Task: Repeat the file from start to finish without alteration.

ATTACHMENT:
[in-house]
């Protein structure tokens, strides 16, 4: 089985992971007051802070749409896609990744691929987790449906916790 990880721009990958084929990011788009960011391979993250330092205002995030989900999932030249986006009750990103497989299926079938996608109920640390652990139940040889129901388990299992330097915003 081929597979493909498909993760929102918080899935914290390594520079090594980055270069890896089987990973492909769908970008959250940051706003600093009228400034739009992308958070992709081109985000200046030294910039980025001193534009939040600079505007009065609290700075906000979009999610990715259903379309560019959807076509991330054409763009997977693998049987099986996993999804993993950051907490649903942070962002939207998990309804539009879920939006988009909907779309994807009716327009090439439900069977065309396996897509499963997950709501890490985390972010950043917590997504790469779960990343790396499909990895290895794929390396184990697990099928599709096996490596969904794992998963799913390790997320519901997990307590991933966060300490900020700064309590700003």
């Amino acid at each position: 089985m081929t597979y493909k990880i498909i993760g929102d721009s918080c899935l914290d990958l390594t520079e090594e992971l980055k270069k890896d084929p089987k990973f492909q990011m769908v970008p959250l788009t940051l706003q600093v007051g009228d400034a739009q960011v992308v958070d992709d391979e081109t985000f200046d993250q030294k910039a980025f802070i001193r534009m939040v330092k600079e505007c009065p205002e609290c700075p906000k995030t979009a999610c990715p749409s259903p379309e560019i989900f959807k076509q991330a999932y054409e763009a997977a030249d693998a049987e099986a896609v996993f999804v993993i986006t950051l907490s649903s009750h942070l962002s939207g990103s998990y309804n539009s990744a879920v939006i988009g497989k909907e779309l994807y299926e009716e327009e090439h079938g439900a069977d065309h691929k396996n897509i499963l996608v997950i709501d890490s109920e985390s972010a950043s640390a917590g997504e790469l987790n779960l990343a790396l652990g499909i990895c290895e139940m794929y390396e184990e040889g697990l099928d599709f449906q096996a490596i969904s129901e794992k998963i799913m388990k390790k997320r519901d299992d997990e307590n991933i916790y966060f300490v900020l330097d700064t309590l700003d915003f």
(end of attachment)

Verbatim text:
[in-house]
């Protein structure tokens, strides 16, 4: 089985992971007051802070749409896609990744691929987790449906916790 990880721009990958084929990011788009960011391979993250330092205002995030989900999932030249986006009750990103497989299926079938996608109920640390652990139940040889129901388990299992330097915003 081929597979493909498909993760929102918080899935914290390594520079090594980055270069890896089987990973492909769908970008959250940051706003600093009228400034739009992308958070992709081109985000200046030294910039980025001193534009939040600079505007009065609290700075906000979009999610990715259903379309560019959807076509991330054409763009997977693998049987099986996993999804993993950051907490649903942070962002939207998990309804539009879920939006988009909907779309994807009716327009090439439900069977065309396996897509499963997950709501890490985390972010950043917590997504790469779960990343790396499909990895290895794929390396184990697990099928599709096996490596969904794992998963799913390790997320519901997990307590991933966060300490900020700064309590700003």
């Amino acid at each position: 089985m081929t597979y493909k990880i498909i993760g929102d721009s918080c899935l914290d990958l390594t520079e090594e992971l980055k270069k890896d084929p089987k990973f492909q990011m769908v970008p959250l788009t940051l706003q600093v007051g009228d400034a739009q960011v992308v958070d992709d391979e081109t985000f200046d993250q030294k910039a980025f802070i001193r534009m939040v330092k600079e505007c009065p205002e609290c700075p906000k995030t979009a999610c990715p749409s259903p379309e560019i989900f959807k076509q991330a999932y054409e763009a997977a030249d693998a049987e099986a896609v996993f999804v993993i986006t950051l907490s649903s009750h942070l962002s939207g990103s998990y309804n539009s990744a879920v939006i988009g497989k909907e779309l994807y299926e009716e327009e090439h079938g439900a069977d065309h691929k396996n897509i499963l996608v997950i709501d890490s109920e985390s972010a950043s640390a917590g997504e790469l987790n779960l990343a790396l652990g499909i990895c290895e139940m794929y390396e184990e040889g697990l099928d599709f449906q096996a490596i969904s129901e794992k998963i799913m388990k390790k997320r519901d299992d997990e307590n991933i916790y966060f300490v900020l330097d700064t309590l700003d915003f």